Homeownership is the primary way that American families accumulate wealth. Wealth, when defined as the difference between what people own and what they owe, provides immediate financial security and long-term economic mobility. During an economic crisis, such as the current pandemic, families with wealth are more likely to have emergency savings to pay their bills if they’ve had their work hours reduced or experienced a permanent job loss.

According to the 2019 Survey of Consumer Finances, the typical White families’ home value is $230,000, yet the typical Black families’ home value is $150,000. Wealth is often passed from one generation to the next, whether through inherited wealth, financial education, or down payment support. Black families have fewer financial opportunities to give their children because the primary asset that drives wealth is difficult to attain and, once achieved, has a lower value, leaving them with less wealth to distribute.

FinLocker provides all users with the tools and educational resources achieve financial stability through homeownership. Putting a transparent, tech-driven financial solution into all consumers’ hands can help address the racial disparity in homeownership and wealth creation.

Here are some organizations that can provide additional resources:

National Association of Minority Mortgage Bankers of America (NAMMBA) – Supports minorities and women who work in the mortgage industry with education and career development. Currently focused on connecting 50,000 college students to positions within the real estate finance industry. #StudentChallenge.

Cultural Outreach – Focused on helping financial institutions and mortgage lenders connect with young and underserved markets. Here’s their Lender Resources.

LoanSense – Identifies federal loan programs and government subsidies to reduce student loan payments. The savings can help the borrower increase their homebuying budget. LoanSense knows how different loan programs handle student debt, so that they can recommend to the referring loan originator the best loan program for their borrower. Use the LoanSense Purchasing Power Tool to see how reducing student loan payments can increase a consumer’s home budget.

5 Ways To Fill Your Pipeline With Millennial Homebuyers

At the conclusion of 2019, prior to the Coronavirus changing the way we live and work, Millennials – those born between 1981 and 1996 (turning 25 to 40 in 2021) – had a 47%1 share of primary home loan originations of the market.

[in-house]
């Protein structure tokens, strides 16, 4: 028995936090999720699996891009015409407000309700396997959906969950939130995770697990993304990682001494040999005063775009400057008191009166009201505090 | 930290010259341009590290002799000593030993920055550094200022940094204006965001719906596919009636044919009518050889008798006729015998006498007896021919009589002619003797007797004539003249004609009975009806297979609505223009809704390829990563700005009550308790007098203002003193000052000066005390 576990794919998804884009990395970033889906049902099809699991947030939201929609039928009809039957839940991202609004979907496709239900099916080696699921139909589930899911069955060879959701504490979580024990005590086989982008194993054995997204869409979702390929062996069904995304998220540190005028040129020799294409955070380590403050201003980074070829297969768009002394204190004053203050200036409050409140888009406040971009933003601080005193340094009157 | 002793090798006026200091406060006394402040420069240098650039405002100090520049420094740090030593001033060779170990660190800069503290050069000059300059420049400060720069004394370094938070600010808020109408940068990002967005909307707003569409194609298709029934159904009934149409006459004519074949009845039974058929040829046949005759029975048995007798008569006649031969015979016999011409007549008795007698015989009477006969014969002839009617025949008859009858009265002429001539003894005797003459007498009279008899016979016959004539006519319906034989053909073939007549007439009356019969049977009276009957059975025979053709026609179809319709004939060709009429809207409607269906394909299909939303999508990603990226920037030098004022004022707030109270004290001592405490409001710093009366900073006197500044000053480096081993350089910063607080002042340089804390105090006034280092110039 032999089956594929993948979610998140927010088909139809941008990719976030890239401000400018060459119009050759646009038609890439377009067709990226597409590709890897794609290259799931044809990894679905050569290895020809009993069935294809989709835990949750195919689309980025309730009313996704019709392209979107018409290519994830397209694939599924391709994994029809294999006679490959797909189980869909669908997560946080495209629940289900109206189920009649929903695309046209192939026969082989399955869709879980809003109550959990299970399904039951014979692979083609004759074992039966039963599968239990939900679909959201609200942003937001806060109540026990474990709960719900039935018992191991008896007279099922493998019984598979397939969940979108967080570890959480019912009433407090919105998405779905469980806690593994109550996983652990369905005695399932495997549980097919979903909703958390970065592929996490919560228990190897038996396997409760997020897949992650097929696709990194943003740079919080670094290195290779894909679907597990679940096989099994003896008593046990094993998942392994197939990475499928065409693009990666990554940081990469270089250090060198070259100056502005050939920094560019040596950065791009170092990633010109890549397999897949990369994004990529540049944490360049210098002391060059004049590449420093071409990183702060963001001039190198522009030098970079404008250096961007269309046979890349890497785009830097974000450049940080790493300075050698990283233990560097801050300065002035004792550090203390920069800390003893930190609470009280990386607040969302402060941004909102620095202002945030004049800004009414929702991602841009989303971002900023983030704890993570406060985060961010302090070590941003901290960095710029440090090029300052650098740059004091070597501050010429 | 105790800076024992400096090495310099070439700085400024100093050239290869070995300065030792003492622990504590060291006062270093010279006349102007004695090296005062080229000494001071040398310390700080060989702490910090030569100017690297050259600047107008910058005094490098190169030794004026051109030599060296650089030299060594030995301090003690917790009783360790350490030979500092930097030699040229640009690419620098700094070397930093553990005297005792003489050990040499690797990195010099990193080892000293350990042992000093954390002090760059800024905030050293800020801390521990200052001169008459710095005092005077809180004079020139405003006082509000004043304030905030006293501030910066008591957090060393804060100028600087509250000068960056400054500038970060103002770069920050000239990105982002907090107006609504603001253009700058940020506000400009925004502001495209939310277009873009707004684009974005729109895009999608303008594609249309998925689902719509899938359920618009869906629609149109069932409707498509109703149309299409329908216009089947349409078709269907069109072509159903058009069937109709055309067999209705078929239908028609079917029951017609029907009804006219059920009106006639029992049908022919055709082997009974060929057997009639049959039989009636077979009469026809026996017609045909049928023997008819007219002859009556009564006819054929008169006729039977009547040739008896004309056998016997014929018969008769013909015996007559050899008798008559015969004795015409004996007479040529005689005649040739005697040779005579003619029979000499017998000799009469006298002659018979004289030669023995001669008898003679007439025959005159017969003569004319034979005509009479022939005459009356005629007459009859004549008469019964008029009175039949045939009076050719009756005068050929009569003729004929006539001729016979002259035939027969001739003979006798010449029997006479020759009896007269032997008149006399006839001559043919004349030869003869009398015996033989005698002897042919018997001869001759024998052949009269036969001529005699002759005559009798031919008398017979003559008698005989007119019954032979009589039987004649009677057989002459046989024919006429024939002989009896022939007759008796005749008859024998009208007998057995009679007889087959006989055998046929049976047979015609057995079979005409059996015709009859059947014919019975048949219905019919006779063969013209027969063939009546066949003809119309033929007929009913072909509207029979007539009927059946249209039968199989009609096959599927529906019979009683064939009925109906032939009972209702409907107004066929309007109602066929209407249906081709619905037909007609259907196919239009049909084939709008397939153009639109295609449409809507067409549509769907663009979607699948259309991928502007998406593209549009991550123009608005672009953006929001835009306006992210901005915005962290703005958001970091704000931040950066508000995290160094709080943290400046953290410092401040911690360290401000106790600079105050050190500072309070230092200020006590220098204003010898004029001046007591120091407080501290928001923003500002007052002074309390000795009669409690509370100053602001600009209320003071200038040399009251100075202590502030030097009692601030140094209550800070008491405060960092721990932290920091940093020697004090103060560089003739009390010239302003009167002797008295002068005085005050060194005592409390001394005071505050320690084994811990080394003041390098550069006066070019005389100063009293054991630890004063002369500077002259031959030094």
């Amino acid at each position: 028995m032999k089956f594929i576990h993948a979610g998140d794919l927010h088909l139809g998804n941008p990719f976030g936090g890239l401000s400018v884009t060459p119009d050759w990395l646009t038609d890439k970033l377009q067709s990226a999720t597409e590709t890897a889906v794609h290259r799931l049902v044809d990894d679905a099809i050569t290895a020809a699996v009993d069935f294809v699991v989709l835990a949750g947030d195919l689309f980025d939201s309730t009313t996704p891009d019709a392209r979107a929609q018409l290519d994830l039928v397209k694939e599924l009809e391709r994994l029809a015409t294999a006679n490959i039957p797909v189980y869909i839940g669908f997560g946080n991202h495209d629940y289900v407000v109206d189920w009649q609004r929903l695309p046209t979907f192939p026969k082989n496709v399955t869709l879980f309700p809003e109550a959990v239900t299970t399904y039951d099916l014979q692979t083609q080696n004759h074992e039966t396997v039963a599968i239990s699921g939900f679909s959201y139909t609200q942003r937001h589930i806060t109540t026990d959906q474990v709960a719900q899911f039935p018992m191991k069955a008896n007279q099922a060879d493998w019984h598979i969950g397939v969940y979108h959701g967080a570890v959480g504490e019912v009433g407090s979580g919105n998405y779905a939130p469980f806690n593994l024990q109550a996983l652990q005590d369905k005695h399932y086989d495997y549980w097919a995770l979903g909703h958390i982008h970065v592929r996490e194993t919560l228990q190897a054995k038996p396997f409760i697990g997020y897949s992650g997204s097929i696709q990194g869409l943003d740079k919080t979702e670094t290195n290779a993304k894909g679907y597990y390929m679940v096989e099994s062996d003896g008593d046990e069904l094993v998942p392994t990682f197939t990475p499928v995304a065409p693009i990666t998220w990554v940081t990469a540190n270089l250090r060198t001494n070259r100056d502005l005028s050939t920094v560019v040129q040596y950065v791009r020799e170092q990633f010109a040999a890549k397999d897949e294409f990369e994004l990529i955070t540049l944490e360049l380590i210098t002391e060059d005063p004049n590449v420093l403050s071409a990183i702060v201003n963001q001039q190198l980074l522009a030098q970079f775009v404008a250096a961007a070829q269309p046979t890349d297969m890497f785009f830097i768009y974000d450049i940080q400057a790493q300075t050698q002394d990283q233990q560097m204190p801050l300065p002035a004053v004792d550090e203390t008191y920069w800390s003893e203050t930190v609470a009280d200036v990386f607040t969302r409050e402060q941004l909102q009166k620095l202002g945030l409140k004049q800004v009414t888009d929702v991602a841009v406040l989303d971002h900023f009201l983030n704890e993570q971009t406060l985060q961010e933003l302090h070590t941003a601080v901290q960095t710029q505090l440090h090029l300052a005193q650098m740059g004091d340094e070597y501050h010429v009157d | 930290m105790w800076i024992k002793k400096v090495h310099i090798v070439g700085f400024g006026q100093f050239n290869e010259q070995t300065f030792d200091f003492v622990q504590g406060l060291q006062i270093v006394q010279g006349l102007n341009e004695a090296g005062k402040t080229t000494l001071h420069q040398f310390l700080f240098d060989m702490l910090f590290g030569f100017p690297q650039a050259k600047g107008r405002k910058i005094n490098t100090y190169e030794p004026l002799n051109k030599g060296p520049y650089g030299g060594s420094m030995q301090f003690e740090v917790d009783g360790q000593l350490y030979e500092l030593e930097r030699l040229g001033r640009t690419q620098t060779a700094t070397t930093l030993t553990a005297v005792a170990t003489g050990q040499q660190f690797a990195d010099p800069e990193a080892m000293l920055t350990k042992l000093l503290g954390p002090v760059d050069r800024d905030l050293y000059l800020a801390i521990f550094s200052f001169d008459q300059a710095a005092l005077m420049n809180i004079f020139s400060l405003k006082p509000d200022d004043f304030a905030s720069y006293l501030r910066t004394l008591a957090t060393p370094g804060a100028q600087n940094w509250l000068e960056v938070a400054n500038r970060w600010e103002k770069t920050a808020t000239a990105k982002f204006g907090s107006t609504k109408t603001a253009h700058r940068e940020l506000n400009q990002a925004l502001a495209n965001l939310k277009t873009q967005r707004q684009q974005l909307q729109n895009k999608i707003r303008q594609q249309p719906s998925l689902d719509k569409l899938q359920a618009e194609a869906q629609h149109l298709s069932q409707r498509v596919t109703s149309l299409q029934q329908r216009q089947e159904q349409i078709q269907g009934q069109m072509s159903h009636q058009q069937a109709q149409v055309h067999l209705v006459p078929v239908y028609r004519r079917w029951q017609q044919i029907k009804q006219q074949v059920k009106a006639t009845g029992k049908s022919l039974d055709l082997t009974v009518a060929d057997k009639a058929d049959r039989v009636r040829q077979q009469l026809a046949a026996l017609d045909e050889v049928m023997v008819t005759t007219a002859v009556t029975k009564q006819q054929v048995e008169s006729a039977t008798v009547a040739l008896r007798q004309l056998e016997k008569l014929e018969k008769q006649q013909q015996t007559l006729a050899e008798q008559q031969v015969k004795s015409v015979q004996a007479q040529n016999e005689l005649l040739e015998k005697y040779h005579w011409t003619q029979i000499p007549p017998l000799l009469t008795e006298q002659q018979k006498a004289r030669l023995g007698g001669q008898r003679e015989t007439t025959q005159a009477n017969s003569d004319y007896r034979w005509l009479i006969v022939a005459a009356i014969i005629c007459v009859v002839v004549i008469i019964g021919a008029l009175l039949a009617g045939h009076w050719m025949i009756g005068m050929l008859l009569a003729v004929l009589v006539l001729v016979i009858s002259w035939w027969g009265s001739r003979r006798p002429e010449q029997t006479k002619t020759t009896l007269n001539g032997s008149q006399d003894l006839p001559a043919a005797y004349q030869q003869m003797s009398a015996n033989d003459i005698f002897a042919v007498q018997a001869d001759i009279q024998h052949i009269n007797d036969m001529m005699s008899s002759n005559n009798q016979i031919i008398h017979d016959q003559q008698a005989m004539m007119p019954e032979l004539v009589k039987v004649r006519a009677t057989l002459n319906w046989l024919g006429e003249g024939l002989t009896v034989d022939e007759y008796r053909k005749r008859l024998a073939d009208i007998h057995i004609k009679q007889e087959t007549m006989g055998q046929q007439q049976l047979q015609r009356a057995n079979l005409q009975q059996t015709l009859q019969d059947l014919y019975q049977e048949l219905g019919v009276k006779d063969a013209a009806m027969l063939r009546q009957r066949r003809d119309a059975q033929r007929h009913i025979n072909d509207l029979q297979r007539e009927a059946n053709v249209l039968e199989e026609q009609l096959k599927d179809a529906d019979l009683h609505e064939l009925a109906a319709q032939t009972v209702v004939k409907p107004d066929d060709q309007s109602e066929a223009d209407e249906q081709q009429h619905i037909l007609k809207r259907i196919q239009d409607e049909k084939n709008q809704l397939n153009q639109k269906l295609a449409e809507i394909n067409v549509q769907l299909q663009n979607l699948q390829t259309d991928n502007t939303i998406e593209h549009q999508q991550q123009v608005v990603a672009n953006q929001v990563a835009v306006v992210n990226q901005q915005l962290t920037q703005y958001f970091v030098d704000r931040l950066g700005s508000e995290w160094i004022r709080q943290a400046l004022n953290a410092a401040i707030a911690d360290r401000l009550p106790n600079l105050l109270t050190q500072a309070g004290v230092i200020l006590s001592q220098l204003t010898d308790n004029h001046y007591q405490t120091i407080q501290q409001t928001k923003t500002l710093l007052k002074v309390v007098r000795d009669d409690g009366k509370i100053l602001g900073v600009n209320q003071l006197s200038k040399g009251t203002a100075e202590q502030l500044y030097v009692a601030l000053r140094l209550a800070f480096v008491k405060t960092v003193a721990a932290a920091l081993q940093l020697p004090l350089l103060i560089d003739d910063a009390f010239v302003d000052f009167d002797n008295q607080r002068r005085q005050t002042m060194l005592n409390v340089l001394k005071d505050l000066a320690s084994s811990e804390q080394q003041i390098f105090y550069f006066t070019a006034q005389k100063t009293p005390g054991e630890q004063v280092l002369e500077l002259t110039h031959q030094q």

As 2020 progressed, and office workers began working from home, with many arrangements now becoming permanent, Millennials seized on the opportunity provided by low rates to stop renting in expensive cities and purchase a home in an affordable suburban neighborhood or small town.5 This change has seen the year ending with Millennials now making over 60% of the home purchases.2

In 2021, a significant wave of millennials will be 30-353, the prime homebuying age for first-time buyers. How do you fill your pipeline with Millennial homebuyers and position yourself to capture their repeat business and referrals? Here is what we know about this group of homebuyers and how a custom-branded FinLocker can turn loan originators into trusted advisors with customers for life.

1 – Millennials are struggling to save for a down payment.

Student loans, car loans, credit card debt, and increasing rents make it difficult for most homebuyers to save for a down payment. Debt delays 75% of buyers aged 22 to 29 from saving for a down payment or buying a home for 1-3 years, and 48% of buyers aged 30 to 39 years are delayed 5 or more years.4 Yet for 85% of buyers aged 22 to 29 and 72% of buyers aged 30 to 39, their savings is the primary source for their down payment.4 To become a homeowner, Millennials first need to learn to manage their debt and start saving.

How FinLocker can help Millennials save for their down payment:

The FinLocker financial super-app provides practical budgeting and saving tools to keep Millennial homebuyers focused on their homeownership journey. Whenever there’s a change to their credit score, they keep their budgets on track (or get off track), and make progress towards achieving their savings goals, users will receive a notification through the FinLocker mobile app.

2 – Millennials are burdened by student debt.

According to the National Association of Realtors, 76% of consumers claim student debt impacts their ability to purchase a home5; 38% of homebuyers aged 30 to 39 years have student debt with a median amount of $34,000.4